A federal appellate court will reconsider whether Vimeo must face claims that it discriminated against “former homosexual” James Domen by removing his videos touting gay conversion therapy and deleting the account of Church United, which he founded.
Last March, a three-judge panel of the 2nd Circuit Court of Appeals in New York said Vimeo is protected by Section 230 of the Communications Decency Act, which immunizes companies from liability for removing content they deem objectionable.
“While lively debate on whether and how best to regulate interactive computer service platforms is ongoing, and experts, consumers, and businesses continue to propose a variety of solutions, Section 230 remains the governing statute,” Circuit Judges Rosemary Pooler, Richard Wesley and Susan Carney wrote in an 18-page decision.
On Thursday, those judges vacated that ruling and granted Domen's petition for a new hearing. The judges didn't give a reason for their decision.
The legal battle dates to 2019, when Domen alleged in a federal lawsuit that Vimeo violated laws against discrimination based on religion and sexual orientation by taking down his videos and deleting the account of Church United, a nonprofit he founded and where he served as president.
A Vimeo moderator allegedly told Domen the account was under review because the company doesn't allow videos that promote “sexual orientation change efforts.”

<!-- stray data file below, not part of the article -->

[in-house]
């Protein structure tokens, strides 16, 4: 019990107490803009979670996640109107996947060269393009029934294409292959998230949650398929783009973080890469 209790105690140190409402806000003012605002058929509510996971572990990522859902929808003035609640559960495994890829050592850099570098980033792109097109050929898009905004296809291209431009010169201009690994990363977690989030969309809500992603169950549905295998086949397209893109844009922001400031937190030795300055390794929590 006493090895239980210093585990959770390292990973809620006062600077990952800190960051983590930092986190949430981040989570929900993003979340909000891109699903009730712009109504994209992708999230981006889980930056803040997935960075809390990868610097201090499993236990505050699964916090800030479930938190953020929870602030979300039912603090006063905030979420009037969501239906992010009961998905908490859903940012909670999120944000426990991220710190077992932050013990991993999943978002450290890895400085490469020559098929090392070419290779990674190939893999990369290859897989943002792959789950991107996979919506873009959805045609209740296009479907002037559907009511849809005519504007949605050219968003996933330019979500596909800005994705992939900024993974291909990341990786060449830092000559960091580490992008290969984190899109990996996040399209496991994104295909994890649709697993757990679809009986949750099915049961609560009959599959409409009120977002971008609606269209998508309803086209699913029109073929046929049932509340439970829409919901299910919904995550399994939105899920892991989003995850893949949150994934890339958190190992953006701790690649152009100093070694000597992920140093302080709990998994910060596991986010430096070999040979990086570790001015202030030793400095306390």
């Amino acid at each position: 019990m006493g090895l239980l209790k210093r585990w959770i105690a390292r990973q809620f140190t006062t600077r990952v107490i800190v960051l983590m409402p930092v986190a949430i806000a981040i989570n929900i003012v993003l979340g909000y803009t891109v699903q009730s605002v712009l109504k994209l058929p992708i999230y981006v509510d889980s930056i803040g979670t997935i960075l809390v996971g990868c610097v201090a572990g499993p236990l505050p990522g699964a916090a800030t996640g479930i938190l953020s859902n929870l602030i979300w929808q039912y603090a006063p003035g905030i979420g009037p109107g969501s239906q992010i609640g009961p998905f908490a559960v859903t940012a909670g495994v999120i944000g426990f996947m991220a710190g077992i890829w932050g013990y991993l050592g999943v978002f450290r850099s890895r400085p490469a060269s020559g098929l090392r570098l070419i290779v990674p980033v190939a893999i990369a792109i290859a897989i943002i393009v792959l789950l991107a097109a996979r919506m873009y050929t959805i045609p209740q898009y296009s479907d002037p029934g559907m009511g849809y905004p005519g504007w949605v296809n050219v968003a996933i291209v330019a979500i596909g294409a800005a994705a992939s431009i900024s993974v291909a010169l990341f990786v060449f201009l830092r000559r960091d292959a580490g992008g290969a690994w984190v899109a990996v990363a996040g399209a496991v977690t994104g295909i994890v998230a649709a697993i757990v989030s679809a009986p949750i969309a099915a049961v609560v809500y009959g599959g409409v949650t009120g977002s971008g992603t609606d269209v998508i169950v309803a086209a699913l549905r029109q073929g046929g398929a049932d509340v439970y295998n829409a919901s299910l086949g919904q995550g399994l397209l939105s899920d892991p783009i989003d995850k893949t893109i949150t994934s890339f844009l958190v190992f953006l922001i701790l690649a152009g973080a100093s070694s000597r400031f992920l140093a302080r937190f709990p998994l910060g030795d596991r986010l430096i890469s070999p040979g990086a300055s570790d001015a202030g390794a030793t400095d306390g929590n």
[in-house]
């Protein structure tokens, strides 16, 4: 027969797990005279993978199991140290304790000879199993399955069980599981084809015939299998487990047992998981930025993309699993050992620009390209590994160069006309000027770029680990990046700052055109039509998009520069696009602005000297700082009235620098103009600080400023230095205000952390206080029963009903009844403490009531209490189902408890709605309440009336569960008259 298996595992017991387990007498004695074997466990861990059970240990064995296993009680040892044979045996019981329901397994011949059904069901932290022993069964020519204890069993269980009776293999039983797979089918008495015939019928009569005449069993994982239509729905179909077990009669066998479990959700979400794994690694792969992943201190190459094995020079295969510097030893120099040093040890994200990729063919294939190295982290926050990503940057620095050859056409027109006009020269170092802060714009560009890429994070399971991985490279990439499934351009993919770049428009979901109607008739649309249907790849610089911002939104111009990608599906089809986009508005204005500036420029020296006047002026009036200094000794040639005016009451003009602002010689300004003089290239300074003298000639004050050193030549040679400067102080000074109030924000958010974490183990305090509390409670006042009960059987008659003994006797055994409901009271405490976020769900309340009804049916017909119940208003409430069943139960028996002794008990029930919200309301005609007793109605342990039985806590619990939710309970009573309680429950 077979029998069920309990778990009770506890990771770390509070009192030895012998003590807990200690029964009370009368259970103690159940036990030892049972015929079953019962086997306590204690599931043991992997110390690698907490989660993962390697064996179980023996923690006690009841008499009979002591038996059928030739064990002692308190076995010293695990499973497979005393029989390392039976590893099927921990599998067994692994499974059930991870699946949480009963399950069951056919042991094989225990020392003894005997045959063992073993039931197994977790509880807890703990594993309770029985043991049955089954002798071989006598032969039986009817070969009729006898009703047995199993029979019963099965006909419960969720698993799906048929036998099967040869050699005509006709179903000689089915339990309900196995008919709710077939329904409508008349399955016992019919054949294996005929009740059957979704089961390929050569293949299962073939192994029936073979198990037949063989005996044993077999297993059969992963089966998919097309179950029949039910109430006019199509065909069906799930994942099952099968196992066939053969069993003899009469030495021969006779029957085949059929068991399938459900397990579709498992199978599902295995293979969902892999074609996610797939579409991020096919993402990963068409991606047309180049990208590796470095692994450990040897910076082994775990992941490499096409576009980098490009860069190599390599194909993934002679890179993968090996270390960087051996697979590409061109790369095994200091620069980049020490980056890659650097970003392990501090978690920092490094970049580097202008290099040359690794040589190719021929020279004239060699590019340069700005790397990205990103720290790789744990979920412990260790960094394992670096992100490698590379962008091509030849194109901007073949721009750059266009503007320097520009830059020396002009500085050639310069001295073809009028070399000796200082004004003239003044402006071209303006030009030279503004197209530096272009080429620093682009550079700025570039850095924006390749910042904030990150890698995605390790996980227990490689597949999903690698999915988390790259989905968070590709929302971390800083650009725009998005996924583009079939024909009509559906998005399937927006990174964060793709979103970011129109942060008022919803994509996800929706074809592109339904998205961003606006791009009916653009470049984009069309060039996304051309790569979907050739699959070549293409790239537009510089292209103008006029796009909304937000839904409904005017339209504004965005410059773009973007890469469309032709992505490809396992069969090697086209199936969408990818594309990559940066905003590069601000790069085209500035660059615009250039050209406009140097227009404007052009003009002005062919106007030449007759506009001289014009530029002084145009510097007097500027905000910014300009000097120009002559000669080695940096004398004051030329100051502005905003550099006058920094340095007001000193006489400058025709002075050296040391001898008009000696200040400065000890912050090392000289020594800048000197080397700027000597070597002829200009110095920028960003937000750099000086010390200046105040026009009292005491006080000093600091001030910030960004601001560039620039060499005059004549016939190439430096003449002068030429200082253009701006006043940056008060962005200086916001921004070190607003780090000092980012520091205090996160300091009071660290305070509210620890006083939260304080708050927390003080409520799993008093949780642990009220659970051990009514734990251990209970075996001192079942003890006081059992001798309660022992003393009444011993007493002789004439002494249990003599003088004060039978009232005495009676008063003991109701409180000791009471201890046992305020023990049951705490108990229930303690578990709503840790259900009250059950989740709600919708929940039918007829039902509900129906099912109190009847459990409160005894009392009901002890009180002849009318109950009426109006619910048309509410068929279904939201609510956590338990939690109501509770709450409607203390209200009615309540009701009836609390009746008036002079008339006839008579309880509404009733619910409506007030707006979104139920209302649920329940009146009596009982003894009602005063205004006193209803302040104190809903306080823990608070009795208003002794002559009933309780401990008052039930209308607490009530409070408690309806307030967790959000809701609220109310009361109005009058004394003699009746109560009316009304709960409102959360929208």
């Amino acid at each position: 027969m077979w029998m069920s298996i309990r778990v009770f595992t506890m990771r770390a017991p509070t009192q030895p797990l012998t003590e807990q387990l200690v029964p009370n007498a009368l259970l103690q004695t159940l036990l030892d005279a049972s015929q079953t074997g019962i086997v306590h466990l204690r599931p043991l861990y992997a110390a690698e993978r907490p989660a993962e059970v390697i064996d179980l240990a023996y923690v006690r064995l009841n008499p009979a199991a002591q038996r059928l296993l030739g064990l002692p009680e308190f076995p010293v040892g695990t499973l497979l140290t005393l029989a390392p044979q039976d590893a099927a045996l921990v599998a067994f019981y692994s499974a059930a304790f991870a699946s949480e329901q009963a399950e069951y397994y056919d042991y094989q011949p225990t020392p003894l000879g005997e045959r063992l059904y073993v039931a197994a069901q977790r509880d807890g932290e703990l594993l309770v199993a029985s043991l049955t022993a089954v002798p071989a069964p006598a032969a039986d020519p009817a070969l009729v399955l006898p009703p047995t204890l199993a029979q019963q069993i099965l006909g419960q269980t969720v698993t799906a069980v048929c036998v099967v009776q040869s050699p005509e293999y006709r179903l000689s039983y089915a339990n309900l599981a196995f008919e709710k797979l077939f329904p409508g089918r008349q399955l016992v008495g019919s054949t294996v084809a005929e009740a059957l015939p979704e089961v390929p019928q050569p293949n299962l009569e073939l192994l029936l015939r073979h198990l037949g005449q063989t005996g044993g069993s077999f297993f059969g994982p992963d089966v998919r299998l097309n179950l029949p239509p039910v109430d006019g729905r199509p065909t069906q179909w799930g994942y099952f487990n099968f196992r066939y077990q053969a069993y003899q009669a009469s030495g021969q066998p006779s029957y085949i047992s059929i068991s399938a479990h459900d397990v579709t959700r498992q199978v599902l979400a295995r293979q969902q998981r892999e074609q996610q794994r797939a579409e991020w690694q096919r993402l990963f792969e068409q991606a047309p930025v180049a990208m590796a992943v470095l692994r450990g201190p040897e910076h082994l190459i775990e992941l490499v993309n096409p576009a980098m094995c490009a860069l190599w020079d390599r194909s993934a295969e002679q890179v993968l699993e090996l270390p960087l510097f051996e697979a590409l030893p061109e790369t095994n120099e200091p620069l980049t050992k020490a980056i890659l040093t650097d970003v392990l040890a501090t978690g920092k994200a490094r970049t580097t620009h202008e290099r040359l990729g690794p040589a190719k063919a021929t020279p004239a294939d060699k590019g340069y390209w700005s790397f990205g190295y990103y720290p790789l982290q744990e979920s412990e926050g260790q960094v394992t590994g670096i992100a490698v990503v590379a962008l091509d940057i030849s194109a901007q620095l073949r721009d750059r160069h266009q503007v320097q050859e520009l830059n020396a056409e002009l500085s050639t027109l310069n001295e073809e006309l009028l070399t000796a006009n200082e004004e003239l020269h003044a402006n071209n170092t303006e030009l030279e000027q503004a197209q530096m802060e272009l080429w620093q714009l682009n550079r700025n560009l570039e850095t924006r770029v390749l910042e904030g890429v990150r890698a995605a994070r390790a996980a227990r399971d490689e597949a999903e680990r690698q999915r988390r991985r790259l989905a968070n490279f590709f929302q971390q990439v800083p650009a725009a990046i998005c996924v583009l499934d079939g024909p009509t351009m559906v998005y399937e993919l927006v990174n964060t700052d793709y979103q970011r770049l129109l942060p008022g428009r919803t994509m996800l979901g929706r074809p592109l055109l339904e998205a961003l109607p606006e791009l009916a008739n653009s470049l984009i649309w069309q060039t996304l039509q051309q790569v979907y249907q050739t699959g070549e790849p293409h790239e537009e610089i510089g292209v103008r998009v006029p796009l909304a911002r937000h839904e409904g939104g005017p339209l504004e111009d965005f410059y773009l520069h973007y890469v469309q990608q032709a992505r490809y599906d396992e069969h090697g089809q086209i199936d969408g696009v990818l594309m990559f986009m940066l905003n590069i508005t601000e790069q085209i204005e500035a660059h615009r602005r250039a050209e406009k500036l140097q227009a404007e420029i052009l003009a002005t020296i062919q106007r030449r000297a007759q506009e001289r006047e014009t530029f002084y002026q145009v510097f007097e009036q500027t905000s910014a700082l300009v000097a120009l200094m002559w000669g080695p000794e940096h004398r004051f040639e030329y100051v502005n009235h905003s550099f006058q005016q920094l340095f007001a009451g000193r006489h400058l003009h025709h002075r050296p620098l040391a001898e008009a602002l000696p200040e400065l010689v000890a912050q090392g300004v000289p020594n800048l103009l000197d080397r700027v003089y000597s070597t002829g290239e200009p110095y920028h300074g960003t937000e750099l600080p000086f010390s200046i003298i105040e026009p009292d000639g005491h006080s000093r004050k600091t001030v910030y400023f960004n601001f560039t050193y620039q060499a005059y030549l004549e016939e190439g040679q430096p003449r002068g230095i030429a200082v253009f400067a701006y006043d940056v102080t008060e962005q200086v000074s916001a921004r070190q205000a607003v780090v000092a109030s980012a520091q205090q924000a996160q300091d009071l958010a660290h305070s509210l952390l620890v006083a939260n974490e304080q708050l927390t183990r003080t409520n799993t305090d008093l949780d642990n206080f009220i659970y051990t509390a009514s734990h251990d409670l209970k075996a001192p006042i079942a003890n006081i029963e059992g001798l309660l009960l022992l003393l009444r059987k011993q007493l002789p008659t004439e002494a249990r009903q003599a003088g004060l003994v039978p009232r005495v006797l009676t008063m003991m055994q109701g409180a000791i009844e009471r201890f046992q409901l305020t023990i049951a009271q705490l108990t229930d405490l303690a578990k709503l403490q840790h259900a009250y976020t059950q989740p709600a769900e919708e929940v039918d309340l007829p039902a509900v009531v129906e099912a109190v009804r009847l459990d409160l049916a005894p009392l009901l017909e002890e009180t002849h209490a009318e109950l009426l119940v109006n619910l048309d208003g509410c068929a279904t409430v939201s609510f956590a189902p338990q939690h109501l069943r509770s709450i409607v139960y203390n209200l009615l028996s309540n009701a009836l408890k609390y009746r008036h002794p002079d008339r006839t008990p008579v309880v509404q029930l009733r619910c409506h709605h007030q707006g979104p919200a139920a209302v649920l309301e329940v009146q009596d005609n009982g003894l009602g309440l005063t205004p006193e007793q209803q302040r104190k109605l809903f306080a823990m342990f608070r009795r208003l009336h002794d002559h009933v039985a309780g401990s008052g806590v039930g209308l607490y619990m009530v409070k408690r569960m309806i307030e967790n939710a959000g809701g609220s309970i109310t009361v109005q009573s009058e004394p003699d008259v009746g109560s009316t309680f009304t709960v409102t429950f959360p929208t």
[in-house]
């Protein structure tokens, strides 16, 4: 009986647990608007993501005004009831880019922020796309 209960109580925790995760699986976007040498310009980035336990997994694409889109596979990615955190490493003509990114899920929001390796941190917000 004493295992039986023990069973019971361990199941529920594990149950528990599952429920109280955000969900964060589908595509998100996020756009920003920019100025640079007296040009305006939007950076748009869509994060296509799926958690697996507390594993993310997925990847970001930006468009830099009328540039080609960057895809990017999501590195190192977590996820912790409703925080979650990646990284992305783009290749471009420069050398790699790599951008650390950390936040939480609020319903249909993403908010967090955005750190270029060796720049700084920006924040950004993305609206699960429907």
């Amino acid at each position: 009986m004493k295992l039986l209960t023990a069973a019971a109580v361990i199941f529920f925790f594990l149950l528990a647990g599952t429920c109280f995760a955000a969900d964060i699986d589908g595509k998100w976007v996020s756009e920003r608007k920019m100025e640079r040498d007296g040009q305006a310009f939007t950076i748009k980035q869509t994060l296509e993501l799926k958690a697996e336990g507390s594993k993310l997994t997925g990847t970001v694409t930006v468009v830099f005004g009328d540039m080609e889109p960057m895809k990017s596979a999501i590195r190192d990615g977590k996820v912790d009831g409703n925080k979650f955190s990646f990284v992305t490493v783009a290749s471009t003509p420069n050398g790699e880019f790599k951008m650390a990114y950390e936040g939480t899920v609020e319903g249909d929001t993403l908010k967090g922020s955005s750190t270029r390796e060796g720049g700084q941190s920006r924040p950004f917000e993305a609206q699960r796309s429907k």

The company specifically flagged five out of 80-plus videos that Church United had uploaded, and directed him to take down those videos. When he didn't, the company deleted the Church United account.
Domen alleged that those five videos were part of his efforts opposing a California bill that would have expanded a ban on gay conversion therapy.
U.S. Magistrate Judge Stewart Aaron in the Southern District of New York dismissed Domen's lawsuit last year. He then appealed to the 2nd Circuit, which ruled against him in early March.
Two weeks after the appellate decision came out, Domen sought a new hearing. He argued in a written motion that the judge's interpretation of Section 230 was “inconsistent with all notions of justice and fairness in a civilized society," and that Section 230 shouldn't protect web companies that remove content “for purely discriminatory reasons.”
“Where an internet-based platform ... allows the public to hear pro-homosexual messaging but takes down religiously-motivated speech revealing the incompatibility of the homosexual lifestyle and biblical doctrine, there is no escaping the fact that the restrictions on speech are content-based and discriminatory,” Domen argued.
Section 230, passed 26 years ago, broadly immunizes web publishers from liability for users' posts, including ones that are defamatory. Section 230 also protects websites from lawsuits over their content-moderation efforts -- including decisions to suppress speech that's legal, but violates a site's terms of service.
The First Amendment also protects websites' ability to suppress users' speech, but Section 230 often provides a faster path to victory when companies are sued over content moderation.